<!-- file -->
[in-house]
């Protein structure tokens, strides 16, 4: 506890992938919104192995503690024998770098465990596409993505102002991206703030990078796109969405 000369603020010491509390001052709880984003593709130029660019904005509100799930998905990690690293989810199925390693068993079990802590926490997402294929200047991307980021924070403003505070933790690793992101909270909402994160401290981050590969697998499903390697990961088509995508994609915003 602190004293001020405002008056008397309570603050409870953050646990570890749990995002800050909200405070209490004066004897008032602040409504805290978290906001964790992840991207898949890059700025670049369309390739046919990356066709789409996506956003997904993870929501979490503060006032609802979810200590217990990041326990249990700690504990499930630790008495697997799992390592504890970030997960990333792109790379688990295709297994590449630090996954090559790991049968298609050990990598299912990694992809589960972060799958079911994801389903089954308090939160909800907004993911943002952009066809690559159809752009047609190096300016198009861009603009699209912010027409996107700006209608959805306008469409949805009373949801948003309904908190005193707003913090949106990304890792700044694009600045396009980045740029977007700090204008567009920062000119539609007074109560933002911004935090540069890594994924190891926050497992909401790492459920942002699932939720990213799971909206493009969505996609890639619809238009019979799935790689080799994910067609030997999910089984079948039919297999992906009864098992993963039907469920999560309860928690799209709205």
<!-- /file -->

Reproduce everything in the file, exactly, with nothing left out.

[in-house]
């Protein structure tokens, strides 16, 4: 506890992938919104192995503690024998770098465990596409993505102002991206703030990078796109969405 000369603020010491509390001052709880984003593709130029660019904005509100799930998905990690690293989810199925390693068993079990802590926490997402294929200047991307980021924070403003505070933790690793992101909270909402994160401290981050590969697998499903390697990961088509995508994609915003 602190004293001020405002008056008397309570603050409870953050646990570890749990995002800050909200405070209490004066004897008032602040409504805290978290906001964790992840991207898949890059700025670049369309390739046919990356066709789409996506956003997904993870929501979490503060006032609802979810200590217990990041326990249990700690504990499930630790008495697997799992390592504890970030997960990333792109790379688990295709297994590449630090996954090559790991049968298609050990990598299912990694992809589960972060799958079911994801389903089954308090939160909800907004993911943002952009066809690559159809752009047609190096300016198009861009603009699209912010027409996107700006209608959805306008469409949805009373949801948003309904908190005193707003913090949106990304890792700044694009600045396009980045740029977007700090204008567009920062000119539609007074109560933002911004935090540069890594994924190891926050497992909401790492459920942002699932939720990213799971909206493009969505996609890639619809238009019979799935790689080799994910067609030997999910089984079948039919297999992906009864098992993963039907469920999560309860928690799209709205």